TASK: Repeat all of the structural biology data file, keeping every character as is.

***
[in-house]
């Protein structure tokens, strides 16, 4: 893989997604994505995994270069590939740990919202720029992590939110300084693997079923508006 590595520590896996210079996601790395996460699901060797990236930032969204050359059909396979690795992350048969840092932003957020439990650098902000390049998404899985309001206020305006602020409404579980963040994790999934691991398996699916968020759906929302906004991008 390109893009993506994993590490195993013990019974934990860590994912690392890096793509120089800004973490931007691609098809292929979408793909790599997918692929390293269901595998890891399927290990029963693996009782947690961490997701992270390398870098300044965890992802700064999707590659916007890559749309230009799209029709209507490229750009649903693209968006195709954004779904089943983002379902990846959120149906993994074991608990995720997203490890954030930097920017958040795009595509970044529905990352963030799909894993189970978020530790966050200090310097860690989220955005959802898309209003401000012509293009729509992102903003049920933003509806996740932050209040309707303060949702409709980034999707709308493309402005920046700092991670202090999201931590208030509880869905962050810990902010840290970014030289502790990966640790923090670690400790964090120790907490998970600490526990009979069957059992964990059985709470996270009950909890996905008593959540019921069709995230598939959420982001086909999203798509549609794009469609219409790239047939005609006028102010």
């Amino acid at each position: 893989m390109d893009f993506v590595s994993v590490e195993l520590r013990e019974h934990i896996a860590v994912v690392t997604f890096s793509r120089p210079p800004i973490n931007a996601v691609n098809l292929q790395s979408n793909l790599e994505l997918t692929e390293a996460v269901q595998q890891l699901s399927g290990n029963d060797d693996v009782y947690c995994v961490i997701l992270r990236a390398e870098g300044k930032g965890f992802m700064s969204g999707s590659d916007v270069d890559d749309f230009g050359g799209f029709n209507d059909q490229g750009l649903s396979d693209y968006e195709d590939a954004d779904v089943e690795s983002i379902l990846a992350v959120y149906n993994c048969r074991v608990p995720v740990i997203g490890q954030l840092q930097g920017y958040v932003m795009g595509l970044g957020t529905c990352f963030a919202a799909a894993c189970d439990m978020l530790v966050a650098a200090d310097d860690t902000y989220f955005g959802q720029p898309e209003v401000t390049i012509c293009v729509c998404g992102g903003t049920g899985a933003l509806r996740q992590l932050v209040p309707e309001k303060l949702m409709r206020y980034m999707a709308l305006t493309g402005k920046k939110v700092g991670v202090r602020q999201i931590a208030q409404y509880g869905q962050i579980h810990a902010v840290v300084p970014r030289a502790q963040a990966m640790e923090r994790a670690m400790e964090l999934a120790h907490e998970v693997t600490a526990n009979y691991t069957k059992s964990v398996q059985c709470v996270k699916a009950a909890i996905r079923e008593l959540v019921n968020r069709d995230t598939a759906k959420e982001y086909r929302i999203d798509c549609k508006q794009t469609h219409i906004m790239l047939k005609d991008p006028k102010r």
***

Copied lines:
[in-house]
């Protein structure tokens, strides 16, 4: 893989997604994505995994270069590939740990919202720029992590939110300084693997079923508006 590595520590896996210079996601790395996460699901060797990236930032969204050359059909396979690795992350048969840092932003957020439990650098902000390049998404899985309001206020305006602020409404579980963040994790999934691991398996699916968020759906929302906004991008 390109893009993506994993590490195993013990019974934990860590994912690392890096793509120089800004973490931007691609098809292929979408793909790599997918692929390293269901595998890891399927290990029963693996009782947690961490997701992270390398870098300044965890992802700064999707590659916007890559749309230009799209029709209507490229750009649903693209968006195709954004779904089943983002379902990846959120149906993994074991608990995720997203490890954030930097920017958040795009595509970044529905990352963030799909894993189970978020530790966050200090310097860690989220955005959802898309209003401000012509293009729509992102903003049920933003509806996740932050209040309707303060949702409709980034999707709308493309402005920046700092991670202090999201931590208030509880869905962050810990902010840290970014030289502790990966640790923090670690400790964090120790907490998970600490526990009979069957059992964990059985709470996270009950909890996905008593959540019921069709995230598939959420982001086909999203798509549609794009469609219409790239047939005609006028102010």
């Amino acid at each position: 893989m390109d893009f993506v590595s994993v590490e195993l520590r013990e019974h934990i896996a860590v994912v690392t997604f890096s793509r120089p210079p800004i973490n931007a996601v691609n098809l292929q790395s979408n793909l790599e994505l997918t692929e390293a996460v269901q595998q890891l699901s399927g290990n029963d060797d693996v009782y947690c995994v961490i997701l992270r990236a390398e870098g300044k930032g965890f992802m700064s969204g999707s590659d916007v270069d890559d749309f230009g050359g799209f029709n209507d059909q490229g750009l649903s396979d693209y968006e195709d590939a954004d779904v089943e690795s983002i379902l990846a992350v959120y149906n993994c048969r074991v608990p995720v740990i997203g490890q954030l840092q930097g920017y958040v932003m795009g595509l970044g957020t529905c990352f963030a919202a799909a894993c189970d439990m978020l530790v966050a650098a200090d310097d860690t902000y989220f955005g959802q720029p898309e209003v401000t390049i012509c293009v729509c998404g992102g903003t049920g899985a933003l509806r996740q992590l932050v209040p309707e309001k303060l949702m409709r206020y980034m999707a709308l305006t493309g402005k920046k939110v700092g991670v202090r602020q999201i931590a208030q409404y509880g869905q962050i579980h810990a902010v840290v300084p970014r030289a502790q963040a990966m640790e923090r994790a670690m400790e964090l999934a120790h907490e998970v693997t600490a526990n009979y691991t069957k059992s964990v398996q059985c709470v996270k699916a009950a909890i996905r079923e008593l959540v019921n968020r069709d995230t598939a759906k959420e982001y086909r929302i999203d798509c549609k508006q794009t469609h219409i906004m790239l047939k005609d991008p006028k102010r």